COP 15 | Negotiating the future of biodiversity: Q&A with Francis Ogwal and Basile van Havre

Co-chairs of the Open-Ended Working Group on the post-2020 Global Biodiversity Framework Francis Ogwal and Basile van Havre discuss their experiences negotiating the formal text of the framework over the past three years, and their hopes for much-delayed UN Biodiversity Conference (COP15).
Published in Ecology & Evolution
COP 15 | Negotiating the future of biodiversity: Q&A with Francis Ogwal and Basile van Havre
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Could you briefly outline the aims of the Open-Ended Working Group on the Post-2020 Biodiversity Framework?

The Open-Ended Working Group (OEWG) for the development of the Post-2020 Global Biodiversity Framework (GBF) is a party-led approach to develop new decadal biodiversity goals and targets under the United Nations Convention on Biological Diversity (UN CBD) in a transparent and inclusive way. This approach and its principles are outlined here: CBD/COP/DEC/14/34.

The OEWG is led by two Co-chairs, Basile van Havre (Canada) and Francis Ogwal (Uganda). The Group actually includes all Parties to the Convention and is open to other stakeholders, such as Indigenous Peoples and Local Communities (IPLCs), Environmental non-governmental organizations (ENGOs), subnational governments and business representatives. Since 2019, the group has met four times in-person to negotiate the Framework, and each time Parties and stakeholders participated fully in the process. However, for the purpose of effective negotiations and due to COVID restrictions it is true that there are some limitations to the number of stakeholders allowed in the room during plenary sessions and even more so during contact groups.

As such, of the 196 Parties to the CBD, all that travel to our in-person meetings participate in the negotiations. These negotiators generally are part of national delegations and come from Foreign Affairs or Environment Ministries.

 

The UN Biodiversity Conference COP15 was originally due to be held in October 2020, but has been delayed a number of times due to the COVID-19 pandemic. How disruptive has this been for the working group, and have there any unintended benefits to the delay?

Indeed, the UN CBD COP 15 has been delayed a number times due to the ongoing COVID pandemic, which was originally scheduled for October 2020, but will finally take place in December 2022. There have been advantages and disadvantages to these delays. Of course, this has given us more time to negotiate, more time to understand the issues and more time to make sure the Framework is strongly grounded in science but also carried out as much consultation as possible with Parties and stakeholders.

On the other hand, the delays have had negative impacts on the negotiations process because over the 2 years of no in-person meetings there was some turnover in terms of negotiators, and once we met in March 2022 in Geneva it took us considerable time to get back on track. The relationship-building aspect of in-person meetings plays an important role in the advancement of our work and this wasn’t well maintained while we worked online.

Also, while we’ve had more time to perfect the Framework, these extra years have perhaps at times allowed Parties to lose focus on the key issues. It has also detracted us from putting forward actions to address the urgent crisis of biodiversity loss, which only gets worse every year. Having said that, Parties have been encouraged to continue to make progress on implementing the previous decadal Framework, the Aichi targets, and as such the time wasn’t wasted.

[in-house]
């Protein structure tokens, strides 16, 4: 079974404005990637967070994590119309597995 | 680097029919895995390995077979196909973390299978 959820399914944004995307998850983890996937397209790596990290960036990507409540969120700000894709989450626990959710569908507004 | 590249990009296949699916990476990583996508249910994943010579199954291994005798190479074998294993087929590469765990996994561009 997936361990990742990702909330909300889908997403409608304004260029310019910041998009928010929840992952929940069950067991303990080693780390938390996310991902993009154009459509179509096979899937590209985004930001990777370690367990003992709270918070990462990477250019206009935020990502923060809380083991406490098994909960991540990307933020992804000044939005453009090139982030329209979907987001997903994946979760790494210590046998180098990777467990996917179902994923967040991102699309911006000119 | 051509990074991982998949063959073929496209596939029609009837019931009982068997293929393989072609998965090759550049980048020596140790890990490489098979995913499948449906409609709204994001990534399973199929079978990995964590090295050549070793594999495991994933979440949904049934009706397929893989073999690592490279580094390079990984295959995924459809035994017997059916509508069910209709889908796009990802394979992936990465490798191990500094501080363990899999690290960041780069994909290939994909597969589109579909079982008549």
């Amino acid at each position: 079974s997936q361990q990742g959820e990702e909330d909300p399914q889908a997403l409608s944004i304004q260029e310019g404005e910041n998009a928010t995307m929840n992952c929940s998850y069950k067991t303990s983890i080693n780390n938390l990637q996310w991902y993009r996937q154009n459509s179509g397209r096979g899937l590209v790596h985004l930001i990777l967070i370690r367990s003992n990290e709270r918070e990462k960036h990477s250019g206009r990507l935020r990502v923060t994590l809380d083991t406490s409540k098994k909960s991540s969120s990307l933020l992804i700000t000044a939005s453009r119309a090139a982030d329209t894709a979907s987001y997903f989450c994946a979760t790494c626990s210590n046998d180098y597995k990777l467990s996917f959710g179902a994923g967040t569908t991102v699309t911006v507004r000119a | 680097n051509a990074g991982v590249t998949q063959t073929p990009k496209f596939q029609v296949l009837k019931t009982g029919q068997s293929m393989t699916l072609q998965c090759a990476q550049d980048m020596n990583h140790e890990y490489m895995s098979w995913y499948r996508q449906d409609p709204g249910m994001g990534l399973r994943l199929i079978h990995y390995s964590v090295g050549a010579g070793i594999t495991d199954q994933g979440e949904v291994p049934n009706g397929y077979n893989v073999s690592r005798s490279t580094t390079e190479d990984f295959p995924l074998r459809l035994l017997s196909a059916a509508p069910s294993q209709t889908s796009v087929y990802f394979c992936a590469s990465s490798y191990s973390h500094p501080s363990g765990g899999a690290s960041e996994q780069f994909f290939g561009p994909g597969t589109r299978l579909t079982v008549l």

To what extent would you say the pandemic has influenced the discussions of the working group?

The pandemic has definitely had an impact. For instance, there has been more pressure from some Parties to include a standalone target on health. Other impacts relate to the increased understanding of the value of green and blue spaces (e.g. parks) in urban settings, not only for biodiversity but also for human health (target 12 on blue and green spaces is part of a group of targets on meeting people’s needs).

Another unintended consequence of external factors, not entirely related to the pandemic but also to other recent global events, is a shift in government priorities and spending. Governments across the world are currently finding themselves in precarious economic situations with historic debts and inflation rates, also some have turned their attention to the conflict in Eastern Europe. This has reduced the visibility of our work on the Framework, which we work hard to combat through various engagements with Ministers in the lead up to COP 15.

However, we are not in the same world we were in 2 years ago. For the Framework to be implemented successfully, there will be a need for massive efforts to increase financial resources from all sources, public and private, of biodiversity-positive investments and spending, and to provide strong support to developing countries, whose primary occupation is understandably poverty eradication. As such, financial commitments made in the weeks leading up to and during COP 15 will be of crucial importance.

 

The first draft of the Post-2020 Global Biodiversity Framework was released in July 2021. How much do you expect the latest draft, or even final version, to differ?

 From what we’ve seen based on the last two rounds of negotiations held in March 2022 in Geneva and in June 2022 in Nairobi is that there is general agreement on the focus of the goals and targets of the First Draft of the Post-2020 Global Biodiversity Framework, so we don’t expect that to shift significantly by the time the framework is adopted. What is likely going to change is the terminology, the numerical elements and the details in each target. As an example, target 7 has a focus on pollution. We’ve seen Parties add various types of pollution to the text of the target, which has made the text long and difficult to communicate (see Geneva draft). We hope that the adopted Framework will have simpler and communicable text, with a focus on the three priority types of pollution identified by the Intergovernmental Science-Policy Platform on Biodiversity and Ecosystem Services (IPBES) in their Global Assessment, while other types of pollution may be captured in the Monitoring Framework, an essential part to the GBF.